I recently had to clean up a database table of user data because it had the same email addresses assigned to multiple users. The first step was putting together a query that pulled only the duplicate email addresses and also told me how many times they occurred – from there the actual clean up process was fairly straight forward.
This simple query looked something like this:
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|SELECT email_address, COUNT(email_address) AS occurrences|
|GROUP BY email_address|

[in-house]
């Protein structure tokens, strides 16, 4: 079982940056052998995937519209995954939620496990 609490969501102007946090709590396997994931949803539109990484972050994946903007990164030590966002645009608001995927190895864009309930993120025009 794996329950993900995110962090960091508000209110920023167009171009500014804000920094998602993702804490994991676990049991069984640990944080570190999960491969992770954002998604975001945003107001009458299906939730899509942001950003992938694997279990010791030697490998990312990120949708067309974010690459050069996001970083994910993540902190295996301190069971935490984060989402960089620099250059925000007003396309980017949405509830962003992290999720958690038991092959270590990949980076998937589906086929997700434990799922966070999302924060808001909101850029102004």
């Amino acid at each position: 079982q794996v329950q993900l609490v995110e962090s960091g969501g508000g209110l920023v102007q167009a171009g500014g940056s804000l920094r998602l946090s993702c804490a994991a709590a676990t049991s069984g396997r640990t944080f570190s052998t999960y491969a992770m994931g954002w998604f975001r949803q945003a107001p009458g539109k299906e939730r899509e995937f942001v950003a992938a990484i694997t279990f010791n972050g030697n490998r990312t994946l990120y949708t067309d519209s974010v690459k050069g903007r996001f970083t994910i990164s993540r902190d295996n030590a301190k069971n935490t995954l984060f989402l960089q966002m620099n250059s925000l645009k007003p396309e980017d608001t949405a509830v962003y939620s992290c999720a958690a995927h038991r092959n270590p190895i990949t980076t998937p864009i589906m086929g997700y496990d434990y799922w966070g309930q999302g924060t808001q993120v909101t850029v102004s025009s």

|HAVING occurrences > 1|
I find this to be a particularly helpful SQL snippet as this kind of clean up process is fairly common. It uses MySQL’s
HAVING clause because
WHERE cannot handle aggregate functions –
COUNT() in this case.
Thanks for the snippet … but how can I get all records returned so I can compare the rows. In my case, duplicate records need to be compared manually, so I need more than just the count. Can you help with that?
@dcolumbus, I have a suggestion. Sometimes the easiest thing to do is just export the table to Excel and then use Excel’s more intuitive tools to highlight the duplicate rows/values.